As sea levels rise due to global warming, ecosystems are being altered.
As sea levels rise due to global warming, ecosystems are being altered. One small silver lining, scientists believed, was that the tidal wetlands found in estuaries might produce less methane – a potent greenhouse gas – as the increasing influx of seawater makes these habitats less hospitable to methane-producing microbes.
However, research from biologists at Lawrence Berkeley National Laboratory (Berkeley Lab) and UC Berkeley indicates that these assumptions aren’t always true. After examining the microbial, chemical, and geological features of 11 wetland zones, the team found that a wetland region exposed to a slight amount of seawater was emitting surprisingly high levels of methane – far more than any of the freshwater sites.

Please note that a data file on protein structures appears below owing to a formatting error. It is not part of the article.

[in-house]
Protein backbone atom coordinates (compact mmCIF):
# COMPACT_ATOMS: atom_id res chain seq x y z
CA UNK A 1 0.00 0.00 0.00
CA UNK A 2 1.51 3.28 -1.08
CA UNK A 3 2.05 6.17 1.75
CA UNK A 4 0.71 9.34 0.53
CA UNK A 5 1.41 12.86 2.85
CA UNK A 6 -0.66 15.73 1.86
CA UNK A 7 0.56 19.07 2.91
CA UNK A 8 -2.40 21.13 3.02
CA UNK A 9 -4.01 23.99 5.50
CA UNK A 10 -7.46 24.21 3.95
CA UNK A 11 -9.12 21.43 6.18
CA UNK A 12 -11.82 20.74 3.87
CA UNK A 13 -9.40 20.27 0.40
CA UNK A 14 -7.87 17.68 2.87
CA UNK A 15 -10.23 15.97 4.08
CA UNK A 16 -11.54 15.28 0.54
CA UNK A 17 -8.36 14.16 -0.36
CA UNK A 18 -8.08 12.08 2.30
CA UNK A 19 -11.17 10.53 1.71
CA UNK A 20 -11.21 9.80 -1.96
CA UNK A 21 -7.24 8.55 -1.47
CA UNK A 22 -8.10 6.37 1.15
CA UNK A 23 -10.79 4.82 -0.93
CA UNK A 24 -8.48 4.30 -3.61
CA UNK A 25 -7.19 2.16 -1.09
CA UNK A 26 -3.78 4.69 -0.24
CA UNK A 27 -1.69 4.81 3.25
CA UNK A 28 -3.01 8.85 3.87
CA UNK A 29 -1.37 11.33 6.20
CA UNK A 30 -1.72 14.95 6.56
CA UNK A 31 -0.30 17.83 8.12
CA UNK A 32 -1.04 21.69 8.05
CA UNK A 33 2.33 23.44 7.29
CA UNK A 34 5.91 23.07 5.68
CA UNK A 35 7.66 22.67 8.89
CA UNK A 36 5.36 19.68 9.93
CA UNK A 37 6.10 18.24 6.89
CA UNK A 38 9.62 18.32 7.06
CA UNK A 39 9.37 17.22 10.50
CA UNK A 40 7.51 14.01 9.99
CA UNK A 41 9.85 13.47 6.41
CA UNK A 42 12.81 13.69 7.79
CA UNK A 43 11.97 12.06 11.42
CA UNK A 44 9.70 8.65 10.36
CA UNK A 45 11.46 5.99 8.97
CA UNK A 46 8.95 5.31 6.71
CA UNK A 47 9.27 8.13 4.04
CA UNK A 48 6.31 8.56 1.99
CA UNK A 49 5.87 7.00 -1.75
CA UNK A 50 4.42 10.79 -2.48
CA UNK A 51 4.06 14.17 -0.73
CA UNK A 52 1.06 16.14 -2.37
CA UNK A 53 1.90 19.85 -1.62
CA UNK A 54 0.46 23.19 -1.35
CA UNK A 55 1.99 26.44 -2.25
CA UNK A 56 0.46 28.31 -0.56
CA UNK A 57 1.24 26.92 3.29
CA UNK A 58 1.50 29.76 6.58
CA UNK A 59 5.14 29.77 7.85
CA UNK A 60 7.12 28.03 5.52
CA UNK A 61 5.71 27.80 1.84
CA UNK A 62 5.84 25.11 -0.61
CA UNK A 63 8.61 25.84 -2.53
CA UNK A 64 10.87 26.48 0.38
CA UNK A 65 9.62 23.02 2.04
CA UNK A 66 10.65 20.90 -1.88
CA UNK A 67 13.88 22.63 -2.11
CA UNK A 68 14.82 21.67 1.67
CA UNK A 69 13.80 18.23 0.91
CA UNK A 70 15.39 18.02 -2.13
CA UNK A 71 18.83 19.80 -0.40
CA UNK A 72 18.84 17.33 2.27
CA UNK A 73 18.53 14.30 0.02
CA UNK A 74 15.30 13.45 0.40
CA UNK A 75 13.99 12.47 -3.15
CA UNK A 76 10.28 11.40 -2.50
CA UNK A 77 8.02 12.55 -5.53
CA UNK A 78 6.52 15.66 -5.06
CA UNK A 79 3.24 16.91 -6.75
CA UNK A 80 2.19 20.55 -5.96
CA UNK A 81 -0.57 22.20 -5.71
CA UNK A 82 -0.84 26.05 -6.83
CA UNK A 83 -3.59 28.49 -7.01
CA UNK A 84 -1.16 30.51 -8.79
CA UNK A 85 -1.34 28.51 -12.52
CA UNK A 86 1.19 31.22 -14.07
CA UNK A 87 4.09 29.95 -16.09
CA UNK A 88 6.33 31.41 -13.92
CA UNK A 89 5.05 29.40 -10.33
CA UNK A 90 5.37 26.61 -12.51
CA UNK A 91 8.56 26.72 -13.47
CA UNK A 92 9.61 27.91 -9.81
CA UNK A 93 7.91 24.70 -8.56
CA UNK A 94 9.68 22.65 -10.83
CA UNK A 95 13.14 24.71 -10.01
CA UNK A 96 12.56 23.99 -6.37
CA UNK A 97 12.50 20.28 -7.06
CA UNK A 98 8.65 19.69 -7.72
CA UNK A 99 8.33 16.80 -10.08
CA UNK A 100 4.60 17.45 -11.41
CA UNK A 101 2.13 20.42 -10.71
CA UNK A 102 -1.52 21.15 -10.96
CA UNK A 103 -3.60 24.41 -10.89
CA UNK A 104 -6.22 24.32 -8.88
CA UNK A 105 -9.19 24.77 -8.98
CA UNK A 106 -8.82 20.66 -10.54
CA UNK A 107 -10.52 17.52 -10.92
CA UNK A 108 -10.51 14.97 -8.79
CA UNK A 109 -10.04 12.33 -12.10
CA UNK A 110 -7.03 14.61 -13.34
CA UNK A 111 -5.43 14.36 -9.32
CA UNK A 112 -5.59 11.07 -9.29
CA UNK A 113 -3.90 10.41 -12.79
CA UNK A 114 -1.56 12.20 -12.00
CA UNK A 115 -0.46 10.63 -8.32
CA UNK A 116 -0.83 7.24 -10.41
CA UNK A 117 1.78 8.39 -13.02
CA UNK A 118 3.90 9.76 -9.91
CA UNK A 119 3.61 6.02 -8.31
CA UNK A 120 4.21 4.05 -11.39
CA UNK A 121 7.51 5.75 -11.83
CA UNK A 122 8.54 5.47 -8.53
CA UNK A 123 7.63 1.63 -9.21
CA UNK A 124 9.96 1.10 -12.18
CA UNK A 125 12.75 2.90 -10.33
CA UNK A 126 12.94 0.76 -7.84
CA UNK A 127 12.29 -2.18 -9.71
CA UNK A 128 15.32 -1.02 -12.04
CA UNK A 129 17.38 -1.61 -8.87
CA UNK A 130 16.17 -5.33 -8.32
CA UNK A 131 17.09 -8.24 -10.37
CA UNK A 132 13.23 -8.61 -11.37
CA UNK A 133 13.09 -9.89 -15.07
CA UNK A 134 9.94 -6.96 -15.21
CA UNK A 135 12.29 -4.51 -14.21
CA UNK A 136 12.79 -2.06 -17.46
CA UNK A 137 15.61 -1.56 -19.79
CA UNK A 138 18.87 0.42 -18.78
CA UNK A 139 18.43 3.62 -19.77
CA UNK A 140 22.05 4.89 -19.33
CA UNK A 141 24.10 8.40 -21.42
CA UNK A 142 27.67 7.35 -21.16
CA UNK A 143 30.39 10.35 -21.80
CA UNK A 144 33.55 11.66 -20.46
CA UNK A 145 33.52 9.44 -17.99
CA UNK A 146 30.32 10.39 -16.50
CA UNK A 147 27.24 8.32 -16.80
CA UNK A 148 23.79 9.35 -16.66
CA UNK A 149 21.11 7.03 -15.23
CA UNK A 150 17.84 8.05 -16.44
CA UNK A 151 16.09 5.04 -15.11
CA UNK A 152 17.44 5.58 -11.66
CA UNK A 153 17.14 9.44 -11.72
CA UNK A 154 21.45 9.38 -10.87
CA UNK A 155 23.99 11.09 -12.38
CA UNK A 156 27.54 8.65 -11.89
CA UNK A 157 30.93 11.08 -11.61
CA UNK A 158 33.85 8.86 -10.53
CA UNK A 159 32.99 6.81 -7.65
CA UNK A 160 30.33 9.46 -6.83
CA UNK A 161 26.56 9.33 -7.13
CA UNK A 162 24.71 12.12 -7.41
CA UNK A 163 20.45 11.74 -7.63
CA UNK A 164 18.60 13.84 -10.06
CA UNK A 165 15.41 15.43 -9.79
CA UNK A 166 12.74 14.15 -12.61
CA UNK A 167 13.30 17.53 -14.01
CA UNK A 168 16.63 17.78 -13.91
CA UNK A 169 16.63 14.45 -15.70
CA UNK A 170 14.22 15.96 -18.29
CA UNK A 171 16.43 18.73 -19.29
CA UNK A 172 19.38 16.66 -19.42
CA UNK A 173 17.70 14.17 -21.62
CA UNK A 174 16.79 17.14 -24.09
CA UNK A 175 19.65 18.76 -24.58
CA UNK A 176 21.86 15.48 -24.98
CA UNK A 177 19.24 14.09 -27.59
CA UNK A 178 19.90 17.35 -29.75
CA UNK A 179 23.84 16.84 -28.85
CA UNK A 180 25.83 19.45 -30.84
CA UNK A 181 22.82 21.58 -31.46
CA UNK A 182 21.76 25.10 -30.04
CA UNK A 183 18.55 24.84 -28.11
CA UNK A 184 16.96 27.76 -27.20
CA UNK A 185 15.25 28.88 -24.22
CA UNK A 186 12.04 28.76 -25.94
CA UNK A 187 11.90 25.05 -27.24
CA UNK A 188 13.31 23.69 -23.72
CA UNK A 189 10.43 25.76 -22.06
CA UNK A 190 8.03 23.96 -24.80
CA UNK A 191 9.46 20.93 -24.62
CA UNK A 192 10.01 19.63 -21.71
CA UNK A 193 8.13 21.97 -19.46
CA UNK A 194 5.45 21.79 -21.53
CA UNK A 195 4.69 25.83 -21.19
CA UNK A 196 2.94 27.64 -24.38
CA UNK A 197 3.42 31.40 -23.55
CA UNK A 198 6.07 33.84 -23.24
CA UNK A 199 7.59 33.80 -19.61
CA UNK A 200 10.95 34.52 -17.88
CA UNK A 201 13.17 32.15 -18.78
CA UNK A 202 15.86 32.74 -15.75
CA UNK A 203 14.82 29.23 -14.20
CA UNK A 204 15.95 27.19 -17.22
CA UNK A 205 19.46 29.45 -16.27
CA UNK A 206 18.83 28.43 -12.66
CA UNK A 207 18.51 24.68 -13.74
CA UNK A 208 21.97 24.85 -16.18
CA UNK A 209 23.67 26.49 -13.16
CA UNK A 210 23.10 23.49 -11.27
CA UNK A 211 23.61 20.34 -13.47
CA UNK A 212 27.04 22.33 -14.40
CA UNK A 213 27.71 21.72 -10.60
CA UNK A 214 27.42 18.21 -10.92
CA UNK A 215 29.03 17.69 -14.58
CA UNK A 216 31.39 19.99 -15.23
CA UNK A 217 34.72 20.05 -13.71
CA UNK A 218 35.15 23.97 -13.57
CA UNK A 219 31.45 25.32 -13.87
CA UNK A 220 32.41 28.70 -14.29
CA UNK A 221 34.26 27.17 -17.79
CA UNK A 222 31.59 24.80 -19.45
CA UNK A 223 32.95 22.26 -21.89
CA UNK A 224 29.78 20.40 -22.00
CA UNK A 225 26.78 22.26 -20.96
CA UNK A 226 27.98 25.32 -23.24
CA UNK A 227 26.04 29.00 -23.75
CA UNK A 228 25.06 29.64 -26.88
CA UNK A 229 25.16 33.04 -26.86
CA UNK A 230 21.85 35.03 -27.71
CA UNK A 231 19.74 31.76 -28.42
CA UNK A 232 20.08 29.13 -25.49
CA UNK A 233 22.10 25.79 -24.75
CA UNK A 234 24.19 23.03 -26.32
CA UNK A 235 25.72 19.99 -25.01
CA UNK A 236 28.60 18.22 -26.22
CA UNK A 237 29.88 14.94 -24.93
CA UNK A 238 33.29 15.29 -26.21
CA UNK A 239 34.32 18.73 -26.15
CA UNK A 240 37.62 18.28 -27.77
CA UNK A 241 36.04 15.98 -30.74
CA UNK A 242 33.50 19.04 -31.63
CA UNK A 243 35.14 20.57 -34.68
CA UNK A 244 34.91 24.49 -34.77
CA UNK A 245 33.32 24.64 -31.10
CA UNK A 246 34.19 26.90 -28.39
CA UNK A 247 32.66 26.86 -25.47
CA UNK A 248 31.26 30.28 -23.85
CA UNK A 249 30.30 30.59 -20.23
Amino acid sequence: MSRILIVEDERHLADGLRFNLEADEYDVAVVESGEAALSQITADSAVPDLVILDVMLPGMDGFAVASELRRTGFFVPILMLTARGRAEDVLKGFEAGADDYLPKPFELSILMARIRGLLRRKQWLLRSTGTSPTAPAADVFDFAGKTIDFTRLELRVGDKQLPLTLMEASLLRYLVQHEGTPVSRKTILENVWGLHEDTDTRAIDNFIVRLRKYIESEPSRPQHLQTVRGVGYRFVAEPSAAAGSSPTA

Their results, now published in mSystems, indicate that the factors governing how much greenhouse gas is stored or emitted in natural landscapes are more complex and difficult to predict than we thought.
Read more at: Berkeley Lab
One of the wetland sites in the San Francisco Bay Area studied by Tringe and her colleagues. (Photo Credit: DOE Joint Genome Institute)